The contract price of rare bulbs continued to rise throughout 1636. That November, the contract price of common bulbs without the valuable mosaic virus also began to rise in value. The Dutch derogatorily described tulip contract trading as windhandel (literally "wind trade"), because no bulbs were actually changing hands. However in February 1637, tulip bulb contract prices collapsed abruptly and the trade of tulips ground to a halt.
It is clear that today’s “complex and sophisticated” markets are not as unique as some would believe. What is new, however, are the circumstances and consequences of the current collapse. Today, financial markets are a global phenomena; and so, too, will be the consequences.
The invention of the stock market in Amsterdam in 1602 combined with the issuance of the Bank of England’s credit-based paper money in 1694 was to change the course of human history for the next three hundred years. That epoch is now ending.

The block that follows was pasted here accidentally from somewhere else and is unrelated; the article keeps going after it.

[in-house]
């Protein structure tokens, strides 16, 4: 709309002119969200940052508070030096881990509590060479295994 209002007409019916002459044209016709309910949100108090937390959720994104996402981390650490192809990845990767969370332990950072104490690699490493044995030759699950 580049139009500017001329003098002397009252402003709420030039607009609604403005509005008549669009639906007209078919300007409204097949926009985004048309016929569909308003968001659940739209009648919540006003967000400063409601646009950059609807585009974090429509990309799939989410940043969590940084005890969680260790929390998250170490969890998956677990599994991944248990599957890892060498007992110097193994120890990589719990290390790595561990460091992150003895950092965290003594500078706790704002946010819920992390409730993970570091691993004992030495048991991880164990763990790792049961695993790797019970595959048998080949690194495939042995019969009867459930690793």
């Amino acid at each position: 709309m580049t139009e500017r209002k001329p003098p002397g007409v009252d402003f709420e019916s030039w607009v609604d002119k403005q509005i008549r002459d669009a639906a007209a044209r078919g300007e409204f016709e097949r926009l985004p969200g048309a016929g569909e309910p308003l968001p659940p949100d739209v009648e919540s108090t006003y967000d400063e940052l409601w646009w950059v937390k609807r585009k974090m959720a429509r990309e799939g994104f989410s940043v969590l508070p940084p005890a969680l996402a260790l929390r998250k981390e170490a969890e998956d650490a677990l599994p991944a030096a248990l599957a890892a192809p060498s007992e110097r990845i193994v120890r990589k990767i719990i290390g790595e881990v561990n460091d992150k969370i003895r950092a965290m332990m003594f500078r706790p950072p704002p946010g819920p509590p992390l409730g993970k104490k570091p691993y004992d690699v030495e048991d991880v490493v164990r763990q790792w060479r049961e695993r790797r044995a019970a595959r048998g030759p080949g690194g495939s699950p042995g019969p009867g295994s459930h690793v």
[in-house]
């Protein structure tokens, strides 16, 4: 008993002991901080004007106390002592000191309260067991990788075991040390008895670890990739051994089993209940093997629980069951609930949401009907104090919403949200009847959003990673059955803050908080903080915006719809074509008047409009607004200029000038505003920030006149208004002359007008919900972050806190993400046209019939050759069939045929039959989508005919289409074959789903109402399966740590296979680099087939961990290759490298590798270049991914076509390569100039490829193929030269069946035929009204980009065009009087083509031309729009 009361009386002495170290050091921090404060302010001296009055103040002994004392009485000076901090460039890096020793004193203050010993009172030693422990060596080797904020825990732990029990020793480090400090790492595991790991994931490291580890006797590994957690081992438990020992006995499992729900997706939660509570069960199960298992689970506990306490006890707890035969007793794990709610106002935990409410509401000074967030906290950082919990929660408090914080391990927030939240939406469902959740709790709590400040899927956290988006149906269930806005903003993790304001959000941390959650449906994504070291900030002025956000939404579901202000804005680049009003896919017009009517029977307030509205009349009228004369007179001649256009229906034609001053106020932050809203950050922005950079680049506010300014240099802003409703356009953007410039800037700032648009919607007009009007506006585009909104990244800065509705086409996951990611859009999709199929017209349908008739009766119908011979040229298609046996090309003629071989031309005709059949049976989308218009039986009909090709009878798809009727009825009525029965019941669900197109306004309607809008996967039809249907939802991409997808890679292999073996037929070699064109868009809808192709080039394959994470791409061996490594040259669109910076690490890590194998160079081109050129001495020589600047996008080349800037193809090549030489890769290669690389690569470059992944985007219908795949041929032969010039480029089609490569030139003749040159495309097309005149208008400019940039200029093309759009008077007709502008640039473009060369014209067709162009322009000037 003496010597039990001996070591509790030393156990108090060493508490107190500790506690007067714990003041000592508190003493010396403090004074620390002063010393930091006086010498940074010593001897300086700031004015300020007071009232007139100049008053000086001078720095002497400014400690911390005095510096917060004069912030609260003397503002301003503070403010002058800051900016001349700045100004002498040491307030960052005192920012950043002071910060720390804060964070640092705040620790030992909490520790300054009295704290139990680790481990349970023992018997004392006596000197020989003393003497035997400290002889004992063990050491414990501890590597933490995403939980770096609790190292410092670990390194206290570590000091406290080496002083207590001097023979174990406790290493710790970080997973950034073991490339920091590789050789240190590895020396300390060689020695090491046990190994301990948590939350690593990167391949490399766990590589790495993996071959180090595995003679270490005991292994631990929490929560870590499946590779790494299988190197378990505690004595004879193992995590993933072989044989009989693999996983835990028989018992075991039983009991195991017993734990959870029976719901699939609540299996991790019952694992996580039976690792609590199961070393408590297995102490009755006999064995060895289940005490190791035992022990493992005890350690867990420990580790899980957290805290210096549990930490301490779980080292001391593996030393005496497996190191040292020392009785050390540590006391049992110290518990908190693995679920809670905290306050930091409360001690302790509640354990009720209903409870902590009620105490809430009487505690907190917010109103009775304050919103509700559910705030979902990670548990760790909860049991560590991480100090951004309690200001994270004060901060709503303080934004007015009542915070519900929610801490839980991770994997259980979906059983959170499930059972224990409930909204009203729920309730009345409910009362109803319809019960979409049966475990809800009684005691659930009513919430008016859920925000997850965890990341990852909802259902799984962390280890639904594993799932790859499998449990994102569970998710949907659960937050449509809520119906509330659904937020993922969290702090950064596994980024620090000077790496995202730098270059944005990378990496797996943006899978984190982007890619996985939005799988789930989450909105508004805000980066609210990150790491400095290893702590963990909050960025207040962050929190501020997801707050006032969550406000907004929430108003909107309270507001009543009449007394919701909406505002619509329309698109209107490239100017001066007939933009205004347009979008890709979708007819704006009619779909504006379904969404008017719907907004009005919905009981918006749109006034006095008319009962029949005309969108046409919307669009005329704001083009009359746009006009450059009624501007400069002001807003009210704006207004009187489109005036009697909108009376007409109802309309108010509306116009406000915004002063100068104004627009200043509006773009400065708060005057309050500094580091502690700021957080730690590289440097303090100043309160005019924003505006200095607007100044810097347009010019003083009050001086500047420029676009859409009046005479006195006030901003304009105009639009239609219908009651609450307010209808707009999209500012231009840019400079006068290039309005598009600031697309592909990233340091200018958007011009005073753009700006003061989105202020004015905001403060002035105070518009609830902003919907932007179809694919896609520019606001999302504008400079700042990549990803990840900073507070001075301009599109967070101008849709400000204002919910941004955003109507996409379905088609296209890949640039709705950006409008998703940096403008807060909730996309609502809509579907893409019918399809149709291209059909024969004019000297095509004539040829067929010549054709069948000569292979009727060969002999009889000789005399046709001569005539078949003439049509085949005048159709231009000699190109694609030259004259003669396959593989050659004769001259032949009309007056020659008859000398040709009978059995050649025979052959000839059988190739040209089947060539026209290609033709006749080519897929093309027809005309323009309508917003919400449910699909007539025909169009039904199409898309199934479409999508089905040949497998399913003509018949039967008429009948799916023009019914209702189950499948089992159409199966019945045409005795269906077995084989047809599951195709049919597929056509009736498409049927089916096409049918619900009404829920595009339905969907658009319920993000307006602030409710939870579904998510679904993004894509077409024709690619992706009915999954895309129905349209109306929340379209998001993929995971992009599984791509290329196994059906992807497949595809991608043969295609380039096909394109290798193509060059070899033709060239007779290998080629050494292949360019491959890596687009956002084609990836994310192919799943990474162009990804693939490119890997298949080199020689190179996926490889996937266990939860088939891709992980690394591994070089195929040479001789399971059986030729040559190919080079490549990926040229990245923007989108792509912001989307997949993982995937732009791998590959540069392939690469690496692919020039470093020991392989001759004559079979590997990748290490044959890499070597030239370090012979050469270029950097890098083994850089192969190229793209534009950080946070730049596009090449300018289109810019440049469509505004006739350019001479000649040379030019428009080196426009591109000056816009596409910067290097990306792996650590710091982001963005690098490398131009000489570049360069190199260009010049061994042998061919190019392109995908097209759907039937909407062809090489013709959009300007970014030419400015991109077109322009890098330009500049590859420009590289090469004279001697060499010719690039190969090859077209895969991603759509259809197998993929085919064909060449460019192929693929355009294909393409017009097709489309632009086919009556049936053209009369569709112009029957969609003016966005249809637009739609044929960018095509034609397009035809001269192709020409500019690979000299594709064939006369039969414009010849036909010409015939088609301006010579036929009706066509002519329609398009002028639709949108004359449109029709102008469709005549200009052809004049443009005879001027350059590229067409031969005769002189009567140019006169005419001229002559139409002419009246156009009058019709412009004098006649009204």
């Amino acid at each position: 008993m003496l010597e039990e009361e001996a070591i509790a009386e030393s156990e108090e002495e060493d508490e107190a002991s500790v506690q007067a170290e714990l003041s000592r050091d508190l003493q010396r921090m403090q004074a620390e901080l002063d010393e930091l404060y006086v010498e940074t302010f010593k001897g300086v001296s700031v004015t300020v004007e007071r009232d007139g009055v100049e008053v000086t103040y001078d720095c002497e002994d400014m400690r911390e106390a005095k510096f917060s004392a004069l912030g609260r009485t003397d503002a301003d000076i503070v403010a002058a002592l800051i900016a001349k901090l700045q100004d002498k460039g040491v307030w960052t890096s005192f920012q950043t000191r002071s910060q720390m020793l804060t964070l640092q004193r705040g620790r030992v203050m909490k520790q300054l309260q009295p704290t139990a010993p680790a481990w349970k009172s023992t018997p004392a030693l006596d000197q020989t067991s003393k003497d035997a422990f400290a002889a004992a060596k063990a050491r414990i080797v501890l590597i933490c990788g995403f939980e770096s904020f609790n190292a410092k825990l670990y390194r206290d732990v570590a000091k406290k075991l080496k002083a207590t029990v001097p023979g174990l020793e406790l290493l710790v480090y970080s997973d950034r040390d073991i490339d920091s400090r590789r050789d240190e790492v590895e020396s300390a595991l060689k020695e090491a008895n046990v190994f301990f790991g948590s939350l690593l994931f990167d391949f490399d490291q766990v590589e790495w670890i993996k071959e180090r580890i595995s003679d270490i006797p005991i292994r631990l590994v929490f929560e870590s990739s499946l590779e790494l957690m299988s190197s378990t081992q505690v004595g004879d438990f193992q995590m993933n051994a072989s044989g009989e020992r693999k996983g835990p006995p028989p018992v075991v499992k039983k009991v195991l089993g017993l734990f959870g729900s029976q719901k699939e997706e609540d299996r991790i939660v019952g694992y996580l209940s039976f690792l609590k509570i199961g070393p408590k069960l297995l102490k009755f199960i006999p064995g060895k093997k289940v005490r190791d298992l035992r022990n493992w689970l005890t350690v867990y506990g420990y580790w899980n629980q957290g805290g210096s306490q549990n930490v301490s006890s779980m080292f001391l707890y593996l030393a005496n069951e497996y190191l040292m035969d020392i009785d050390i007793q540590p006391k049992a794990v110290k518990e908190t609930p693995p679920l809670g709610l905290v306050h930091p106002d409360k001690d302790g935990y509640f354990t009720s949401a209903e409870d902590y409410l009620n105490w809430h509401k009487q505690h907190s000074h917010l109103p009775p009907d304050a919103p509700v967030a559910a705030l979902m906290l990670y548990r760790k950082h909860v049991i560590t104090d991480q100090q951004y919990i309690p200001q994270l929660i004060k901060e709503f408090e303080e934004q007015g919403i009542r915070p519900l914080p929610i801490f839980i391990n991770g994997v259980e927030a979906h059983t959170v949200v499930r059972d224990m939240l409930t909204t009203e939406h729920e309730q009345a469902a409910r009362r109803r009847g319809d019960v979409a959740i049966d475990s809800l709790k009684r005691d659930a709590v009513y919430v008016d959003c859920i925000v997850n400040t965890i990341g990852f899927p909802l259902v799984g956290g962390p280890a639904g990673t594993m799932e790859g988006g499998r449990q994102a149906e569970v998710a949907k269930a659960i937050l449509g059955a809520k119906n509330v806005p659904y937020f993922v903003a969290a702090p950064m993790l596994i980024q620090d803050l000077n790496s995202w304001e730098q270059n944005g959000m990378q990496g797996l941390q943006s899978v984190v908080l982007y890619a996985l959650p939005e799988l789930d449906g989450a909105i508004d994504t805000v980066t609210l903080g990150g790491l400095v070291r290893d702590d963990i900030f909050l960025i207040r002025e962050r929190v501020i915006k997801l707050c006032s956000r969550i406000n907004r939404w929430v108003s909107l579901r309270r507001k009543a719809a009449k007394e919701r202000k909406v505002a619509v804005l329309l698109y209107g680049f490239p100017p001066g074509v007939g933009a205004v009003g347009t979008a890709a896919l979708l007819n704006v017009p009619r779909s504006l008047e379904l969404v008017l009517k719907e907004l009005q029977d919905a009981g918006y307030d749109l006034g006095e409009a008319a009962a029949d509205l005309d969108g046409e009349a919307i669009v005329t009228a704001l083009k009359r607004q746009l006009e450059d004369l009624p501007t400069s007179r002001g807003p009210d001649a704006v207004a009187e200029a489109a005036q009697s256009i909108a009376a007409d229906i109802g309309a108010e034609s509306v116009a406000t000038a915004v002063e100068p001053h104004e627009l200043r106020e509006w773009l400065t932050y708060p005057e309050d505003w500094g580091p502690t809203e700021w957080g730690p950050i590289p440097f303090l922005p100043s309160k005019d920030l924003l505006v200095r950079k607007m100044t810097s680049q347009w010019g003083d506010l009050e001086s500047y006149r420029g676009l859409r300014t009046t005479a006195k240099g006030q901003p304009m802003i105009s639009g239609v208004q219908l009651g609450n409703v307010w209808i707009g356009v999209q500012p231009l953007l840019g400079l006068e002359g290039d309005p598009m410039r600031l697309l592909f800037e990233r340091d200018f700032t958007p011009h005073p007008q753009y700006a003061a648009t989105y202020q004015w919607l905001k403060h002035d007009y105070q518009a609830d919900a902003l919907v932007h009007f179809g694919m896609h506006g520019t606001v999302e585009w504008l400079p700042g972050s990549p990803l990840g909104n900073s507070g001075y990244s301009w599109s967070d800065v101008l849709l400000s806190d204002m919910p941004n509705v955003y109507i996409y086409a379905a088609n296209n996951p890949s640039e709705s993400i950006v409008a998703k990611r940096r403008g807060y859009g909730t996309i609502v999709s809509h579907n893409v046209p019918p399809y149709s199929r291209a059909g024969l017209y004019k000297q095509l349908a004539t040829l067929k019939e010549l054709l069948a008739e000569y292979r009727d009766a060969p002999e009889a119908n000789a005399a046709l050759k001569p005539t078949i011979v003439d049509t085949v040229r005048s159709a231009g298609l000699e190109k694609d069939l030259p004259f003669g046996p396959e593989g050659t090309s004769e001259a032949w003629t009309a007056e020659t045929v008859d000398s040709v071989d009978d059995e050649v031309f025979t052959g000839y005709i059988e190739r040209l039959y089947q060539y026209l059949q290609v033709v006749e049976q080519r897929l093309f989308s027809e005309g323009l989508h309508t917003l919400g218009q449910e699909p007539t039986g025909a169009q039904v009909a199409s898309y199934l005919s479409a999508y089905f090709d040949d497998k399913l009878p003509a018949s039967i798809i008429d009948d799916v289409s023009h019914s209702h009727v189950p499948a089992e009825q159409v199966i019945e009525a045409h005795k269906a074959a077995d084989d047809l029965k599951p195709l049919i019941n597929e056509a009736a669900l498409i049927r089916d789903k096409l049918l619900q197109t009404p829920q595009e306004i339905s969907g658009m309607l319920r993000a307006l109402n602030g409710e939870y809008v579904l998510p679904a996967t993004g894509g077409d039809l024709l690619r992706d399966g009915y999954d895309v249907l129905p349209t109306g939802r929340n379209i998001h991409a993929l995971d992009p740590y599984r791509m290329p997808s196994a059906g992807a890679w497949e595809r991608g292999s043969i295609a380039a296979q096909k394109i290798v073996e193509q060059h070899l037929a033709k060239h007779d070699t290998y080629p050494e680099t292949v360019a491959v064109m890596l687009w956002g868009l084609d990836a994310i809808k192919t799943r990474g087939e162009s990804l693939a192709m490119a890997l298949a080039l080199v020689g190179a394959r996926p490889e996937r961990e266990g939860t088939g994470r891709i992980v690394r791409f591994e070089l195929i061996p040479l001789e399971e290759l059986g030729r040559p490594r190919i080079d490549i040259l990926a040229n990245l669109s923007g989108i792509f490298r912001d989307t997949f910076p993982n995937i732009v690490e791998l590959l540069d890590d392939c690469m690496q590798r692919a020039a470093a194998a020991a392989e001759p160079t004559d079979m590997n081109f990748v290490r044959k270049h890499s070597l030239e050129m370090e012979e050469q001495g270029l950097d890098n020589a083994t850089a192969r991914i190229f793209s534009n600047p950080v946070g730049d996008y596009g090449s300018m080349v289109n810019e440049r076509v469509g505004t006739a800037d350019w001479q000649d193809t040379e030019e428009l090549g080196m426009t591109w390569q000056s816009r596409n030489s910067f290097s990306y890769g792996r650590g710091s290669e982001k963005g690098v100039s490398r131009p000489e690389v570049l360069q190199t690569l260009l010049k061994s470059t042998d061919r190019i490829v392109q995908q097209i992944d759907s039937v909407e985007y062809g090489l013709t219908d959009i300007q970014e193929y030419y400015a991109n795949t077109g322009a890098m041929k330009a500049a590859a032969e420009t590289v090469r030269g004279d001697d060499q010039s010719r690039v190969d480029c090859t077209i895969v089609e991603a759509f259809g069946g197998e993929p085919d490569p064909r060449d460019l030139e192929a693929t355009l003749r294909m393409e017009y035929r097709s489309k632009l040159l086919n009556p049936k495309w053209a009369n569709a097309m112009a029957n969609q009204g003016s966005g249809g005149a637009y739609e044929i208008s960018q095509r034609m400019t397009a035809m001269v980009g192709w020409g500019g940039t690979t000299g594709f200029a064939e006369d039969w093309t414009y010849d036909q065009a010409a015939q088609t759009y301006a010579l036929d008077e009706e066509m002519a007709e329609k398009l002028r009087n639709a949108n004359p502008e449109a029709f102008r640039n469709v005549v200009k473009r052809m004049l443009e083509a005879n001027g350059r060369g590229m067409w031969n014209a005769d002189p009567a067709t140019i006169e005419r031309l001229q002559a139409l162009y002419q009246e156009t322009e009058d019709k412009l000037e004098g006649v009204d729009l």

The world that credit gave rise to is collapsing as is its credit-based foundation, turning like the proverbial carriage into a pumpkin at midnight, as the hoped for financial fairy tale turns instead into a nightmare of defaulting debt in 2009.
The collapse of global markets and global trade is a sign we have reached the end of this epoch. The current financial collapse is the beginning of its end. When it is over, so, too, will be the era it spawned. Human history moves in waves. Another is about to begin.
From "2009 The Train Wreck" by Darryl Robert Schoon
Click here for the full article.
I will go so far as to argue that the above applies to the entire stock market and the entire bond market including Treasuries. Not that all who purchase stocks and bonds are market-destructive, but that those who only view these paper proxies as a way to make a profit from price movements. This is completely a problem caused by Wall Street.
I am not against free markets by any stretch of the imagination. I am not one who blamed the short sellers or the speculators. But instead, I am blaming the system that Wall Street has built.
For example, bonds are a great investment for the retiree who just wants a fixed income from his capital investment. But the bond market is now driven by bond traders who have no interest in holding those bonds to maturity. Instead, they buy and sell bonds to reap profits from changes in price. And they place large bets on which companies may default on their bonds. In some cases these bets become self-fulfilling prophecies, leaving the poor retiree with no income at all.